We all have role models in our lives, however Hamza Chraibi takes the pursuit of excellence to new heights. He has founded “Arab Excellence,” a non-profit organization whose sole mission is to honour Arab achievers from across the globe. Tempo chatted with Hamza…
Tempo: First of all, who is Hamza Chraibi?
Hamza: I am just a young Arab who wants to have a positive impact on my community. I am a graduate of finance from a business school in France. I am 24 and I have been told that I look more Swedish than Arab. Even now, I still don’t understand what it really means to ‘look’ Arab.
Tempo: What is Arab Excellence?
Hamza: It is an initiative intended to inspire Arab youth, especially those who are underprivileged. There are many brilliant Arab figures that are great role models. Many Arab youth are pessimistic about their future and need outstanding role models to look up to.
A group of us decided to collect interviews from self-made Arabs from around world. Our hope is that these interviews will help inspire Arab youth, and especially disadvantaged children, by showing them Arab success stories and tangible examples of Arab intellectual, artistic and entrepreneurial contributions.
Tempo: What was your inspiration for this initiative?
Hamza: Two things. I grew up in Morocco until the age of 20 with a lot of love for my Arab culture, the Arabic language and the Arab people in general. But when I arrived in Europe to continue my studies, I realised that many people did not have the same image of the Arab I had. Some of them even tended to confuse Arab with terrorism. This really bothered me.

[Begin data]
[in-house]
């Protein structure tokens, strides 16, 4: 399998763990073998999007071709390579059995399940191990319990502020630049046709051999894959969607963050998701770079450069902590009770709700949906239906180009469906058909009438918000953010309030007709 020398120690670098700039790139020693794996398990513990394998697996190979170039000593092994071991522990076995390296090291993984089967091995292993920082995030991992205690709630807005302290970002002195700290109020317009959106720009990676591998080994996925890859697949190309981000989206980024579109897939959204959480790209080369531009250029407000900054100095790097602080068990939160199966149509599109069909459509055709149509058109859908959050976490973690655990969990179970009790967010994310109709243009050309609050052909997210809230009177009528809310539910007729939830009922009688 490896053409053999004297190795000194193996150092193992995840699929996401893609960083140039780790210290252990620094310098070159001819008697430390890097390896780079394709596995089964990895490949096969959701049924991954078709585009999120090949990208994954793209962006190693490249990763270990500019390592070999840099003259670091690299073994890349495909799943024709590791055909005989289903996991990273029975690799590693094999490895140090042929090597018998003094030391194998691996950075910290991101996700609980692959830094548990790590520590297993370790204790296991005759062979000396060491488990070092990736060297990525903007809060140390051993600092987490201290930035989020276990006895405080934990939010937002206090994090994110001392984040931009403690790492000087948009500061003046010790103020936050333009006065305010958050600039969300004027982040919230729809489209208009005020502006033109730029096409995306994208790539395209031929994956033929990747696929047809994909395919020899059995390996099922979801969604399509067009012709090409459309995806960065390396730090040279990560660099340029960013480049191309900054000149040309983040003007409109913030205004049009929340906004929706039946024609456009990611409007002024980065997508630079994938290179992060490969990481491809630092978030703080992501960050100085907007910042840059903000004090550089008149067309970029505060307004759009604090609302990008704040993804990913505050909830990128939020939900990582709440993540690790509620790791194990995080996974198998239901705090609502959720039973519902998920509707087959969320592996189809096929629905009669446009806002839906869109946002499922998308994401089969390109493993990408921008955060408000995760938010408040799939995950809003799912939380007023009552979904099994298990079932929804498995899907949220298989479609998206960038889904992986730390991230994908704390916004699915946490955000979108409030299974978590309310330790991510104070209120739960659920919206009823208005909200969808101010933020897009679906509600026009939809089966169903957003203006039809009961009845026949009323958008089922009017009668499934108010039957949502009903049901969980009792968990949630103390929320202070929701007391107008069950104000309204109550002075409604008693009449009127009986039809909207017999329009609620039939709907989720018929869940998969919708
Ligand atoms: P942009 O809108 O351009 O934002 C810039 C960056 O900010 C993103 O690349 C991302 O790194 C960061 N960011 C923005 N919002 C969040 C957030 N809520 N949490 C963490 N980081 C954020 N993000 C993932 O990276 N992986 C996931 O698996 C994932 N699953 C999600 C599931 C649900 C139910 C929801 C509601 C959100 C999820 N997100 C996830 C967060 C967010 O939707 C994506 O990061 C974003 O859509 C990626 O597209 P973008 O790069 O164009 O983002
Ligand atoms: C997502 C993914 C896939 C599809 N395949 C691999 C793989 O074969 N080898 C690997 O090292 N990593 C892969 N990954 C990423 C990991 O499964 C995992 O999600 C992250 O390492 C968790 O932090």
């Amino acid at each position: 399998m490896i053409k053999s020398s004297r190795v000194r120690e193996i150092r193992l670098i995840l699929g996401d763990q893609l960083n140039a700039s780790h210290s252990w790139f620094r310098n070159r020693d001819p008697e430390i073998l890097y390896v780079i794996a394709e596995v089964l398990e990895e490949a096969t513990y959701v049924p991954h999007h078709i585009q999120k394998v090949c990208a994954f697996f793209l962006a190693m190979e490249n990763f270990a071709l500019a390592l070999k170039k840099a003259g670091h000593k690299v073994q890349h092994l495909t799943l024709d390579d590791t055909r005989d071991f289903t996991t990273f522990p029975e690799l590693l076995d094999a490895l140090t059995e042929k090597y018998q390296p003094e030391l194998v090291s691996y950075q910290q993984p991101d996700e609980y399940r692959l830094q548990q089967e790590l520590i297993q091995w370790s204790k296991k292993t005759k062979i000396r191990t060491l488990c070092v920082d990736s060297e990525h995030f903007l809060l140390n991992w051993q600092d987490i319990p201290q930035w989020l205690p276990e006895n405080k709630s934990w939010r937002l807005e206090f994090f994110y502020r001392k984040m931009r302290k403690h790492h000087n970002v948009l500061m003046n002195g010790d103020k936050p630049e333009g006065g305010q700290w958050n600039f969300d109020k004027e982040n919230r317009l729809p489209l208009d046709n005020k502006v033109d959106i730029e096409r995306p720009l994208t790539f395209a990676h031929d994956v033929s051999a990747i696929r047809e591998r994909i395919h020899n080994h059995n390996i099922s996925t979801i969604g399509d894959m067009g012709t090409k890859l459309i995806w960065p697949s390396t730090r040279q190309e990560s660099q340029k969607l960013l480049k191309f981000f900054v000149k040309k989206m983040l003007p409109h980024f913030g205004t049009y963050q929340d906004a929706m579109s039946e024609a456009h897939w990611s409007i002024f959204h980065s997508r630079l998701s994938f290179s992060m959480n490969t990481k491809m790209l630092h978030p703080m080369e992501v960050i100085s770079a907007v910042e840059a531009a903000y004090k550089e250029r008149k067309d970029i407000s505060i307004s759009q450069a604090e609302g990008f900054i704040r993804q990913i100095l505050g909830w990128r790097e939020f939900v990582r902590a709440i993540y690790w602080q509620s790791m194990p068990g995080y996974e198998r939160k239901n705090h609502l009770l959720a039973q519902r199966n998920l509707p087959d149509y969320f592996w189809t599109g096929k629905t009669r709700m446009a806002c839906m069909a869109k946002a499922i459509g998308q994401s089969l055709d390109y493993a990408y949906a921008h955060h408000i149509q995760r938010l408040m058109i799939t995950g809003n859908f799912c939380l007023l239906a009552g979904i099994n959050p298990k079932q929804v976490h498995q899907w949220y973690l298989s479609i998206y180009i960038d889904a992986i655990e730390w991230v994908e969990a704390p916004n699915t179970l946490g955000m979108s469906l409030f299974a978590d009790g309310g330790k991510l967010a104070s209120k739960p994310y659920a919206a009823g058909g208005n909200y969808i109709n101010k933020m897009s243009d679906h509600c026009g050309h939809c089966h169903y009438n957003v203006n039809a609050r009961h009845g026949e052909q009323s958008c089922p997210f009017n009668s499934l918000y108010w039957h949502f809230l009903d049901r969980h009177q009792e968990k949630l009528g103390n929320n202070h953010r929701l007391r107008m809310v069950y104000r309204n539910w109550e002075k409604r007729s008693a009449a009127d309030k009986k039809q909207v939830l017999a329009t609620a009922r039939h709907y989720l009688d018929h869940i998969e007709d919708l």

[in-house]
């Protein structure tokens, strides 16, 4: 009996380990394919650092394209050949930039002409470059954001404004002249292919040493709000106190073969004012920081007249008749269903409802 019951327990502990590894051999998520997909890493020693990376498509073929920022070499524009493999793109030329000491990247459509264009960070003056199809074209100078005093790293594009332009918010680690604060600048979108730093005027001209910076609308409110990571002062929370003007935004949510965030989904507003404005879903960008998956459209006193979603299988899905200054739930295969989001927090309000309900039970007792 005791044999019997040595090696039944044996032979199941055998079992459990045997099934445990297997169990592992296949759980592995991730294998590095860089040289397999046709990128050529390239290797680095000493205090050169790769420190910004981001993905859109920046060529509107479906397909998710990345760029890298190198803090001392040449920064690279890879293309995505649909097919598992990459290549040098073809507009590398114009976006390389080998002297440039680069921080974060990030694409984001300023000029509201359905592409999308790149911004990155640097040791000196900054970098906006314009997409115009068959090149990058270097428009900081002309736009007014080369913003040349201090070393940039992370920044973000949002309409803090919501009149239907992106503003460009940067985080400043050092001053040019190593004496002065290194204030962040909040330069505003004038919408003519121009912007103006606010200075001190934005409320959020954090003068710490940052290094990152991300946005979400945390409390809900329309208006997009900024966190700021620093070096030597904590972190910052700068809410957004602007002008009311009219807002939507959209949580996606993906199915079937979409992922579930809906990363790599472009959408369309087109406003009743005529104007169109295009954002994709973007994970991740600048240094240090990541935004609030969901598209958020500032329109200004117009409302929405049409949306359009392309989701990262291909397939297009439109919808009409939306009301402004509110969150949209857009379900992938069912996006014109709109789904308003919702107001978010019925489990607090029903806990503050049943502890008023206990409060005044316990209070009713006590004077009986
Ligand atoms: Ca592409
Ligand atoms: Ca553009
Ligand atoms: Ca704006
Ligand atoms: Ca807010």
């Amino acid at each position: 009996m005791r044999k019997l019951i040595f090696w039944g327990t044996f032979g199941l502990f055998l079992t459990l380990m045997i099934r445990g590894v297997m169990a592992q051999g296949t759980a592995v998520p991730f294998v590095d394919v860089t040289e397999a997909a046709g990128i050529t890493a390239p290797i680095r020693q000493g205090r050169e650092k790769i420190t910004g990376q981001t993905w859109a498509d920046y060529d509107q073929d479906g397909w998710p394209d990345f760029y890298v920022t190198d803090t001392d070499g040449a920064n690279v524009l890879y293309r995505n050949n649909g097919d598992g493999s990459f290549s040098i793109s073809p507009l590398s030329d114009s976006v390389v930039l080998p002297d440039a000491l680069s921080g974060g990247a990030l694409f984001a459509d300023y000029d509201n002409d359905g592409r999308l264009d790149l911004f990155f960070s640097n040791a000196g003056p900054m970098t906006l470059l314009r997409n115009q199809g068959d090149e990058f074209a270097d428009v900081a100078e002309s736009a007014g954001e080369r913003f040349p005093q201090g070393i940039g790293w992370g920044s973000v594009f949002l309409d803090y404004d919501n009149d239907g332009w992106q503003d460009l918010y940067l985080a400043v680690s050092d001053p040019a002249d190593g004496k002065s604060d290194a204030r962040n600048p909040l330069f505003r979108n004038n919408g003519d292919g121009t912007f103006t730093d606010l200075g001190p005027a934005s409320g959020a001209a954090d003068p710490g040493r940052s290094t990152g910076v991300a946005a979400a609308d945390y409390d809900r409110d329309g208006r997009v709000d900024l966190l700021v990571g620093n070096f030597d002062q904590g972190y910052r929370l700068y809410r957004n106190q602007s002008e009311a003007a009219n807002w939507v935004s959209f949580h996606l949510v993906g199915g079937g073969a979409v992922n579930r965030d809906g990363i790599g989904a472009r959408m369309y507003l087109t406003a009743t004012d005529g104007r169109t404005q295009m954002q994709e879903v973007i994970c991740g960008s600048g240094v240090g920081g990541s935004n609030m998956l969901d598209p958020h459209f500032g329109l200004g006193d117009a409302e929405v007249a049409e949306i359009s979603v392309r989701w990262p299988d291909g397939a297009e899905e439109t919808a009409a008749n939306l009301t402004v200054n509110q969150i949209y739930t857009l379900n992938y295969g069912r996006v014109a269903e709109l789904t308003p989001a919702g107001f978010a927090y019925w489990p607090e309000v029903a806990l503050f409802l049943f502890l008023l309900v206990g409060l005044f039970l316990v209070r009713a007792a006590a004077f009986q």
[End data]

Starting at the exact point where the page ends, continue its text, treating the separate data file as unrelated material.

The second is that my mother is a professor in a school for underprivileged children and she used to tell me how some of the kids didn’t want to go to class anymore. They often didn’t bother to bring their notebooks and many dropped out of school. It was clear to me that they had lost hope and didn’t believe in the system anymore.
I knew I had to do something about it, and last year, something changed my life forever. While working as an investment banker in an American bank in London, I woke up one day and decided to quit and do something I believed in.
I decided to travel the world to meet Arab role models and to relate their success stories. I wanted to show the world our beautiful culture and I wanted to inspire Arab youth and make them dream again.
Using my meager savings I traveled more than 20 countries in 18 months, sleeping in cheap hostels and talking to lots of people. I conducted more than 40 interviews of inspiring Arabs.
Now the project has grown; it has a great team, media partners and private sponsors. I have also got invited as a speaker in HEC Paris, in South Korea, the Philippines and even at the United Nations in China. I am hoping we will hold a conference in Stanford University next year.
Tempo: Tell us about your team.
Hamza: It is mostly young dynamic Arabs who have become involved with their communities. There are other nationalities as well. For example Nawrass is involved in developing new ideas and partnerships, while Aicha identifies successful Arabs writers from South America. Maina, our French designer, is passionate about the Arab culture and Arabic letters; she designs our website, logos and brochures.
Tempo: How did you discover the role models?
We have informal partnerships with organisations such as Harvard Arab Alumni and Polytechnique Alumni. I used to meet many great people in Morocco and Paris that were willing to grab a coffee with me to share their suggestions and contacts for interviews worldwide. In remote countries such as Brazil or Indonesia, the Arab community is quite small so successful Arabs know each other. Once you have interviews with people who love what we’re doing it gets easier to meet others.
Tempo: Tell us about some of the interesting role models you met.